4 ROLE OF SYK IN PHAGOCYTOSIS 307 Figure 4. Complement-dependent phagocytosis of serum-treated zymosan. Macrophage-like differentiated HL60 cells were incubated with zymosan particles which were pretreated with serum, IgG-removed serum, serum containing compstatin or the control peptide at 378C and then analyzed by flow cytometry to detect phagocytosis of fluorescent zymosan. (Left upper panel) Representative histogram patterns of the treated cells by flow cytometry are shown. M2 region includes zymosan-positive cells. (Left lower panel) The percentage of zymosan-positive cells in parental HL60 cells incubated with zymosan particles which were pretreated as indicated is presented. The mean values and SD are shown. (Right panel) The percentage of zymosan-positive cells in HL60 cells and the mutant clones treated with serum-opsonized or non-opsonized fluorescent zymosan is presented. The mean values and SD are shown. F-actin was searched microscopically. At the early stage of complement-mediated phagocytosis, marked accumulation of F-actin occurred around each phagosome and was followed by rapid depolymerization in the parental HL60 cells. In contrast, phagosomes surrounded by the accumulated actin were significantly decreased in DN-Syk/HL or Syk-siRNA/ HL cells. These results indicate that Syk promotes actin assembly around phagosomes prior to engulfment at the early stage of phagocytosis. We further searched for the signaling molecules which may affect the intracellular transport of phagosomes. CR3 is amb2, one of the integrin family, and it is known from a study of cell movement of monocytes that RhoA plays an important role in the generation of the contractile force at the downstream of integrins (11). In consideration of the possibility that a similar mechanism works after phagosome formation, we examined the activation pattern of RhoA. Treatment of the parental HL60 cells with C3bi-zymosan led to the prompt activation of RhoA, but DN-Syk/HL or SyksiRNA/HL cells revealed suppressed RhoA activation. Transfer of rescue-syk restored RhoA activation. These data indicate that Syk acts as an activator of the RhoA-pathway in C3bi-CR3-signaling, which might lead to engulfment of the particles. Next we examined the tyrosine phosphorylation of Vav, a guanine nucleotide exchange factor of RhoA and found that Vav was tyrosine-phosphorylated prior to RhoA activation in the parental HL60 cells but the phosphorylation was reduced in DN-Syk/HL or Syk-siRNA/HL cells just like the pattern of RhoA activation. Collectively Syk is a crucial upstream regulator of Vav-RhoA signaling that generates contractile force and RhoA-pathway is under the control of Syk in complement-mediated phagocytosis. CONCLUSION AND PERSPECTIVE Complement-mediated phagocytosis is essential to host defense but has been less well understood as compared with the antibody-fcg receptor-mediated phagocytosis, probably because of the difficulty of studying it in vitro. As for Syk, its role in complement-mediated phagocytosis has been denied until now, but the present study has clearly demonstrated its critical function for phagosome formation and pathogen engulfment. Recently some reports indicate that Syk is also important in Dectin-1-mediated or CD44-mediated phagocytosis (12, 13). Further investigation of cross-talk mechanism between complement-mediated signaling and other pathways important for innate immunity such as Toll-like receptor systems would shed light on the elucidation of the process from phagocytosis to achievement of adaptive immunity.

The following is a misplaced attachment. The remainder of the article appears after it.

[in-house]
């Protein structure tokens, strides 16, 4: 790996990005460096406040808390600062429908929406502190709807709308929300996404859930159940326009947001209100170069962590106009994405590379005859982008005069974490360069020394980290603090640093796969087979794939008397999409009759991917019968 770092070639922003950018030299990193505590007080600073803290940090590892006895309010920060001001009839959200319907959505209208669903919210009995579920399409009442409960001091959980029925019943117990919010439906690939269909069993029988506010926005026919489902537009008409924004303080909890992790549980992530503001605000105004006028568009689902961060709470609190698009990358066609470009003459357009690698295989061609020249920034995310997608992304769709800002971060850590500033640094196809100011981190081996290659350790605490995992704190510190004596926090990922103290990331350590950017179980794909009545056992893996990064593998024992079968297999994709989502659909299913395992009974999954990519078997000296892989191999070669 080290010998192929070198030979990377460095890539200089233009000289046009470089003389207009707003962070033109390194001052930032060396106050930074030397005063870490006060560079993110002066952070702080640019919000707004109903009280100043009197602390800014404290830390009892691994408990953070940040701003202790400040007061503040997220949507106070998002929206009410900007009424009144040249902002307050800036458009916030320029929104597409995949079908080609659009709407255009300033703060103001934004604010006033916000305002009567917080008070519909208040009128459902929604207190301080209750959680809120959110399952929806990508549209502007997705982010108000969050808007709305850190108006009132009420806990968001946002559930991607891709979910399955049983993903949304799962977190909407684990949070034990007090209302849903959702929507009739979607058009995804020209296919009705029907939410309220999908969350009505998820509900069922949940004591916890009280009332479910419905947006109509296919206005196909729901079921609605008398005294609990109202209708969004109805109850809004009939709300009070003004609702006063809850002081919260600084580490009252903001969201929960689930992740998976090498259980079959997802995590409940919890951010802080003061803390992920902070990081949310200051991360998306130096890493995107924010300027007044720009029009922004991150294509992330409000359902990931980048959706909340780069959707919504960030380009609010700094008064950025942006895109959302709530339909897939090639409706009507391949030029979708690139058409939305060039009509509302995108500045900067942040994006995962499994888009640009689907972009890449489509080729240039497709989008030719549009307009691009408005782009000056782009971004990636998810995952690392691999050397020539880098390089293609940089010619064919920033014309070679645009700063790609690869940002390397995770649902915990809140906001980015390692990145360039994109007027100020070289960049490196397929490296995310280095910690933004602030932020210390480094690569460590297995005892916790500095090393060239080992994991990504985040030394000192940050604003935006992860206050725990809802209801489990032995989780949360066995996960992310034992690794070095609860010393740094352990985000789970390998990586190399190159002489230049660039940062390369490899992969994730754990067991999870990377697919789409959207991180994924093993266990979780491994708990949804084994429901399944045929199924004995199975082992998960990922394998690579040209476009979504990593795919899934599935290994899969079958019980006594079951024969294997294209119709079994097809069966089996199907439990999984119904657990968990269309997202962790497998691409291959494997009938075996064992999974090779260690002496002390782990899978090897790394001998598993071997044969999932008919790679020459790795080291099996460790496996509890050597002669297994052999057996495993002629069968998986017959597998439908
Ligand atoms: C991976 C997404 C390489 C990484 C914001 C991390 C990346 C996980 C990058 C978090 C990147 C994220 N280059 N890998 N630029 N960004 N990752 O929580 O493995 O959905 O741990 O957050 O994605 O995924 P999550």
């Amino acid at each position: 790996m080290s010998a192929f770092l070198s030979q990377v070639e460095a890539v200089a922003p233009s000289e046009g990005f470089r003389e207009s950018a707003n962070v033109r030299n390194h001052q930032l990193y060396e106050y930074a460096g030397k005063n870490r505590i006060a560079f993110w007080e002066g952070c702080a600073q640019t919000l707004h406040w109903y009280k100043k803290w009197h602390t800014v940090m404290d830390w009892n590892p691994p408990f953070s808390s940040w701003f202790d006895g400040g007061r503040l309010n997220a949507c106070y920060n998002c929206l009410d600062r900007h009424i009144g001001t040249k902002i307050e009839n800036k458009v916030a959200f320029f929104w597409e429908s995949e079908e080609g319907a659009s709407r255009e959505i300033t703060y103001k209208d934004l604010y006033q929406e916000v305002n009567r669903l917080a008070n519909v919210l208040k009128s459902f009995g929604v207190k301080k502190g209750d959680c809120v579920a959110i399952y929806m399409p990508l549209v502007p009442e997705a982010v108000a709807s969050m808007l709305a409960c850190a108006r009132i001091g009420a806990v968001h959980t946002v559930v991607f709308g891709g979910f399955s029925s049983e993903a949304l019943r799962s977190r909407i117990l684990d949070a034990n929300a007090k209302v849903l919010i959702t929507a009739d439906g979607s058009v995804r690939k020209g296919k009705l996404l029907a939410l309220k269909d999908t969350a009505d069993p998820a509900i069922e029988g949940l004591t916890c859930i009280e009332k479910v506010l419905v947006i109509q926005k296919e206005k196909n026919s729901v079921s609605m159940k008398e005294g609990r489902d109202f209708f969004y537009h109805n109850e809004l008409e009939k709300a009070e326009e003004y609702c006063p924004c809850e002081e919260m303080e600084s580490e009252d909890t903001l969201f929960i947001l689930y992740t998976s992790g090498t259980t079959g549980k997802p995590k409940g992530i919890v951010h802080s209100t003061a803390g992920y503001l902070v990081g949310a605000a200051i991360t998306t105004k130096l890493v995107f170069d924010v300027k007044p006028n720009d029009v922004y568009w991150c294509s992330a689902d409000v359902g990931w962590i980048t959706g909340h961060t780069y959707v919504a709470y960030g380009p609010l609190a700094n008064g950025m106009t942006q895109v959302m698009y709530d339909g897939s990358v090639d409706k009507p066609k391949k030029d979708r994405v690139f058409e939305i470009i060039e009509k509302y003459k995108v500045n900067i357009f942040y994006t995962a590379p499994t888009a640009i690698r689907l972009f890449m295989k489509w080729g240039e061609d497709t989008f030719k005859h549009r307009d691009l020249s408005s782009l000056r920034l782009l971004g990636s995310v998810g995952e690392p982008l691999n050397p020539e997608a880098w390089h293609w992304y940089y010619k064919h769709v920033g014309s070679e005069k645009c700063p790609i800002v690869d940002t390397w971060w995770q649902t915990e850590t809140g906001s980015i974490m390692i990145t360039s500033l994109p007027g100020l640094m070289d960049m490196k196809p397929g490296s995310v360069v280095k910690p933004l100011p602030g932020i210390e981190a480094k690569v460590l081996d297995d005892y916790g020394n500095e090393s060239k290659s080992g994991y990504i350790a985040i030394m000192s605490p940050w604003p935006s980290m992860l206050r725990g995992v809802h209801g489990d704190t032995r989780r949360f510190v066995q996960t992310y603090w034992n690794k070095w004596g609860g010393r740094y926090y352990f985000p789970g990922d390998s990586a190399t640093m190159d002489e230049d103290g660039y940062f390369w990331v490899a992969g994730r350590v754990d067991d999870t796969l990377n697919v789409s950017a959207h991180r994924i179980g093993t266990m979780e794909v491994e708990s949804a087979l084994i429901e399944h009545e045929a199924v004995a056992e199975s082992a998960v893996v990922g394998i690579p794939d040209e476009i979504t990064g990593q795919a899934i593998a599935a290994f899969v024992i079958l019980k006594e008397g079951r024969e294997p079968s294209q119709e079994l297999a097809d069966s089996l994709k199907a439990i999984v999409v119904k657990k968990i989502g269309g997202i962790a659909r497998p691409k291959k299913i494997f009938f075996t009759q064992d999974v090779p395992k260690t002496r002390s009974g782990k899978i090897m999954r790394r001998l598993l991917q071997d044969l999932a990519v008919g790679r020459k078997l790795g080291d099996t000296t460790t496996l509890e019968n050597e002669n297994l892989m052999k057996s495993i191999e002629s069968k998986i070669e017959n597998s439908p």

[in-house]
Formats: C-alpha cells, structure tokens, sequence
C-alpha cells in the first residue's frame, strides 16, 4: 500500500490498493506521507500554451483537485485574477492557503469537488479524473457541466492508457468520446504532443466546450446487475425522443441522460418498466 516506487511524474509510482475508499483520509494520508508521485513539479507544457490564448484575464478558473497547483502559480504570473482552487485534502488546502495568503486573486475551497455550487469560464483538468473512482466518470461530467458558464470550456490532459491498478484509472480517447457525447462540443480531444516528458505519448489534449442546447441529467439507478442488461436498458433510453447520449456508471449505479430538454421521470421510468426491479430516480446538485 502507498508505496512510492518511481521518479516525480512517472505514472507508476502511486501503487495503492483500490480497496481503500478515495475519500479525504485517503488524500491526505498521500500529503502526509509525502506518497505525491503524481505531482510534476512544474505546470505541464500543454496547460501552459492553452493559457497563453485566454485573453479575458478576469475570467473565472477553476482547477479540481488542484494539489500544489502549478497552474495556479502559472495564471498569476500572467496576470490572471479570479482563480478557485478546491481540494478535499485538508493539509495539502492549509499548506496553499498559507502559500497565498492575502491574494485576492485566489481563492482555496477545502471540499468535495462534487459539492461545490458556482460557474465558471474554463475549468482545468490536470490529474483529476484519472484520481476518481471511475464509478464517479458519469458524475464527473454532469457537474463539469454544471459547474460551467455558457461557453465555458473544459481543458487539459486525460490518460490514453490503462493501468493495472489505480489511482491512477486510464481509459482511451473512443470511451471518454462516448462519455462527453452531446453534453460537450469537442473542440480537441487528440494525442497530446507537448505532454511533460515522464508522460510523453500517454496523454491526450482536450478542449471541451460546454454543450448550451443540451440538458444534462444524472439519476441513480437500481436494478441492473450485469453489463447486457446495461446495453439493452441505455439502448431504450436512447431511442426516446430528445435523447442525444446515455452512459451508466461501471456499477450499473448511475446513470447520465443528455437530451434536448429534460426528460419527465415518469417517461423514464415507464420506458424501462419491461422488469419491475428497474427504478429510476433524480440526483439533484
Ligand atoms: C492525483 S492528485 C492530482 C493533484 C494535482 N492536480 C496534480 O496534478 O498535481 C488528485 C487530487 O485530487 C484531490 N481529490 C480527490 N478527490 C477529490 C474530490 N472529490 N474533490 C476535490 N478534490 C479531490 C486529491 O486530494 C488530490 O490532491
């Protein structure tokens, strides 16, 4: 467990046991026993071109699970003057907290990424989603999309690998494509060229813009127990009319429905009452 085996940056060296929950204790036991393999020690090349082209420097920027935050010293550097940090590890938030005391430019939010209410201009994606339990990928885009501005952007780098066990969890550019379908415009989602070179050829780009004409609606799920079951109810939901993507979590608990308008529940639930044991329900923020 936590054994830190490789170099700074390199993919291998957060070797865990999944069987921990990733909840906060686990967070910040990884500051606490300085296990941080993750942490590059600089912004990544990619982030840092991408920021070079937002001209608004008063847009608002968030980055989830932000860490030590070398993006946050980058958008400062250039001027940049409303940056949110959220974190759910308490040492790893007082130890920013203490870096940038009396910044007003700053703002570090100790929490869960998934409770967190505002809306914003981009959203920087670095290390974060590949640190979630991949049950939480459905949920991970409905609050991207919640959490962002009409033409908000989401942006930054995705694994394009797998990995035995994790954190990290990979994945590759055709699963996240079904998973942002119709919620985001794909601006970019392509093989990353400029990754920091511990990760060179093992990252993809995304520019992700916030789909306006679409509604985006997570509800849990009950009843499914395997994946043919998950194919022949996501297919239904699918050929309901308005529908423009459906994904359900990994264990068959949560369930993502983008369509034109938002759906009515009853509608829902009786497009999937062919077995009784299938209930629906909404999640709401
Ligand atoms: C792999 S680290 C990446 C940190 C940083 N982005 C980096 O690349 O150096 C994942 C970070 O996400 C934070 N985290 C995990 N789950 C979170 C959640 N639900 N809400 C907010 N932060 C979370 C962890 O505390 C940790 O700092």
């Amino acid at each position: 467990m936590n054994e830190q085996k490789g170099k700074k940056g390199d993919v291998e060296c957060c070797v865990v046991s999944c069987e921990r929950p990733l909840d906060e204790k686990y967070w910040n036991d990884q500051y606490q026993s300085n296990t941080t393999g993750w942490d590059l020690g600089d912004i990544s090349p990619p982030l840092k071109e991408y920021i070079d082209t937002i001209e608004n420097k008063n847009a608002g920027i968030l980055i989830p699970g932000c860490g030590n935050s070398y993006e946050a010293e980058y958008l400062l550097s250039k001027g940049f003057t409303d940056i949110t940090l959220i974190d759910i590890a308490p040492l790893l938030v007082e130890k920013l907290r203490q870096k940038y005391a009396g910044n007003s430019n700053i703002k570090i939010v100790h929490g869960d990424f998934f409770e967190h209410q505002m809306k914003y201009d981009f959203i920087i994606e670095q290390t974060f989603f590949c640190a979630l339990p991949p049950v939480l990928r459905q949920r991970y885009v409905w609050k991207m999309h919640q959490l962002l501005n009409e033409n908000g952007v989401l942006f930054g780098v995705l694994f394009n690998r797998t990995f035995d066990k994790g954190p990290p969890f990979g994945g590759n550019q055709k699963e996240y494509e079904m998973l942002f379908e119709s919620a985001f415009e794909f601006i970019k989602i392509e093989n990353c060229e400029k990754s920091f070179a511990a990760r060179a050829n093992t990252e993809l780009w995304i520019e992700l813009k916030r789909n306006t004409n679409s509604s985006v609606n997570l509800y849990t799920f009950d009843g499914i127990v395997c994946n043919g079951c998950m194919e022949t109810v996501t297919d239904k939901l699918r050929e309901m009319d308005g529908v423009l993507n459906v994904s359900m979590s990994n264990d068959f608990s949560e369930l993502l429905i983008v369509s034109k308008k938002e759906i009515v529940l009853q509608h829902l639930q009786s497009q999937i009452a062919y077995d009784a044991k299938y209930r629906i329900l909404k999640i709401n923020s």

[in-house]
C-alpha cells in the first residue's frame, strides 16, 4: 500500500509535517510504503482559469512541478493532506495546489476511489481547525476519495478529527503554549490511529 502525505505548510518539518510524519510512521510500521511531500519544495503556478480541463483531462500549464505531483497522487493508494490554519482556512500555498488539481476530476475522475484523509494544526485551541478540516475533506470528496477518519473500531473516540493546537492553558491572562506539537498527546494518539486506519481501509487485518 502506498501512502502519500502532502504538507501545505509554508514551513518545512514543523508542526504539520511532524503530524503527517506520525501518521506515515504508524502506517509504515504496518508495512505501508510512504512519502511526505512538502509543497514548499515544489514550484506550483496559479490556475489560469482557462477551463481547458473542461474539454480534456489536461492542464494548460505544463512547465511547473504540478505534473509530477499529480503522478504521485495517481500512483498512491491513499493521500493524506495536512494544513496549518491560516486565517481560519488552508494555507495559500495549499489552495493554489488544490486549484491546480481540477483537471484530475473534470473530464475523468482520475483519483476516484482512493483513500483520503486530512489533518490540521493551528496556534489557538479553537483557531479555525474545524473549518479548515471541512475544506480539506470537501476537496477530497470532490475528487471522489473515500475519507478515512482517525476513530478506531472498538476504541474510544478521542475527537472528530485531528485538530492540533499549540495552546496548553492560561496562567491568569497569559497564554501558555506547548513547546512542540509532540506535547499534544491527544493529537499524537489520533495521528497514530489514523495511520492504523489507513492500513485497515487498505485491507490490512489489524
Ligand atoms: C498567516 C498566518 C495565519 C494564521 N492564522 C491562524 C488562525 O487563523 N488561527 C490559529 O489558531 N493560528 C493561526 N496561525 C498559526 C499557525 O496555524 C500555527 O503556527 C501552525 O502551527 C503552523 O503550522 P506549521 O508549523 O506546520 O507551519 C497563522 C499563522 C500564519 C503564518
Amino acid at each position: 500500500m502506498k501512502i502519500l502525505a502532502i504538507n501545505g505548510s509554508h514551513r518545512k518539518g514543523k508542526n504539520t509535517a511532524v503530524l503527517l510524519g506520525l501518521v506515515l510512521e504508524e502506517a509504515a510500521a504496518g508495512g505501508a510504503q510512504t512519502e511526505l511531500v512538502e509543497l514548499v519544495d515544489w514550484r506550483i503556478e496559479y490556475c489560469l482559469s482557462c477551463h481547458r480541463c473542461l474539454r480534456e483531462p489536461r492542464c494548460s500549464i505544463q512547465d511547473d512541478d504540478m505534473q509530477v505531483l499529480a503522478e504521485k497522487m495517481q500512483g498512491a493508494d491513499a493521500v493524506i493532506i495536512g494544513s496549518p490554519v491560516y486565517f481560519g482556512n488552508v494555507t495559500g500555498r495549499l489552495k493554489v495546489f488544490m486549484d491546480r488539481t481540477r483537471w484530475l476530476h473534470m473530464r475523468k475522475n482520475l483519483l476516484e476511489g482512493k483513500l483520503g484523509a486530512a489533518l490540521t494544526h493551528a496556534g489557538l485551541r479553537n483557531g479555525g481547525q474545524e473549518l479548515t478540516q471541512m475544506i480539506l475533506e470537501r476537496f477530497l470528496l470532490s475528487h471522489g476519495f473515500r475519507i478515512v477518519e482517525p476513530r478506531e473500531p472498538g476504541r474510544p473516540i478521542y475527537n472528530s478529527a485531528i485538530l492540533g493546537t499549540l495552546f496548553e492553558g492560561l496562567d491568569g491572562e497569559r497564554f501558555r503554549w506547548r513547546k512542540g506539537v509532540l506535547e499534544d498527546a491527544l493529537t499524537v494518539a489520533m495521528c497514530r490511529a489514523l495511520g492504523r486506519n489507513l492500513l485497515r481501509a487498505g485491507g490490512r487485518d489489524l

5 308 TOHYAMA AND YAMAMURA Figure 5. Syk is essential for pathogen engulfment rather than for attachment via complement receptor. (Upper panel) The scheme of quenching assay with trypan blue is shown. (Lower panel) Macrophage-like differentiated HL60, DN-Syk/HL, SyksiRNA/HL or control-sirna/hl cells were treated with serum-opsonized fluorescent zymosan at 378C and observed with a fluorescent microscope before and after trypan blue staining. The cells treated with zymosan were examined by the quenching assay described above. In each culture plate, more than 100 cells and total zymosan particles (inside and outside the cell; seen before quenching), bright zymosan particles (inside the cell; seen after quenching) were counted and the average of zymosan particles/cell were calculated. The counts of outside the cell were obtained as the results of subtraction (inside and outside minus inside) in each plate. REFERENCES 1. Berton, G., Mocsai, A., and Lowell, C. A. (2005) Src and Syk kinases: key regulators of phagocytic cell activation. Trends Immunol. 26, Janeway, Jr, C. A. (Ed.) (2005) Immuno Biology, 6th edn. New York: Garland Science Publishing. 3. Kiefer, F., Brumell, J., Al-Alawi, N., Latour, S., Cheng, A., Veillette, A., Grinstein, S., and Pawson, T. (1998) The Syk protein tyrosine kinase is essential for Fcgamma receptor signaling in macrophages and neutrophils. Mol. Cell. Biol. 18, Crowley, M. T., Costello, P. S., Fitzer-Attas, C. J., Turner, M., Meng, F., Lowell, C., Tybulewicz, V. L., and DeFranco, A. L. (1997) A critical role for Syk in signal transduction and phagocytosis mediated by Fcgamma receptors on macrophages. J. Exp. Med. 186, Taniguchi, T., Kobayashi, T., Kondo, J., Takahashi, K., Nakamura, H., Suzuki, J., Nagai, K., Yamada, T., Nakamura, S., and Yamamura, H. (1991) Molecular cloning of a porcine gene syk that encodes a 72-kDa protein-tyrosine kinase showing high susceptibility to proteolysis. J. Biol. Chem. 266, Kurosaki, T., Takata, M., Yamanashi, Y., Inazu, T., Taniguchi, T., Yamamoto, T., and Yamamura, H. (1994) Syk activation by the Srcfamily tyrosine kinase in the B cell receptor signaling. J. Exp. Med. 179, Mocsai, A., Zhou, M., Meng, F., Tybulewicz, V. L., and Lowell, C. A. (2002) Syk is required for integrin signaling in neutrophils. Immunity 16, Shi, Y., Tohyama, Y., Kadono, T., He, J., Miah, S. M., Hazama, R., Tanaka, C., Tohyama, K., and Yamamura, H. (2006) Protein-tyrosine kinase, Syk is required for pathogen engulfment in complementmediated phagocytosis. Blood (in press). 9. Katagiri, K., Katagiri, T., Koyama, Y., Morikawa, M., Yamamoto, T., and Yoshida, T. (1991) Expression of src family genes during monocytic differentiation of HL-60 cells. J. Immunol. 146, Chimini, G., and Chavrier, P. (2000) Function of Rho family proteins in actin dynamics during phagocytosis and engulfment. Nat. Cell Biol. 2, Worthylake, R. A., Lemoine, S., Watson, J. M., and Burridge, K. (2001) RhoA is required for monocyte tail retraction during transendothelial migration. J. Cell Biol. 154, Rogers, N. C., Slack, E. C., Edwards, A. D., Nolte, M. A., Schulz, O., Schweighoffer, E., Williams, D. L., Gordon, S., Tybulewicz, V. L., Brown, G. D., and Reis e Sousa, C. (2005) Syk-dependent cytokine induction by Dectin-1 reveals a novel pattern recognition pathway for C type lectins. Immunity 22, Vachon, E., Martin, R., Plumb, J. D., Kwok, V., Vandivier, R. W., Glogauer, M., Kapus, A., Wang, X., Chow, C. W., Grinstein, S., and Downey, G. P. (2006) CD44 is a phagocytic receptor. Blood (in press).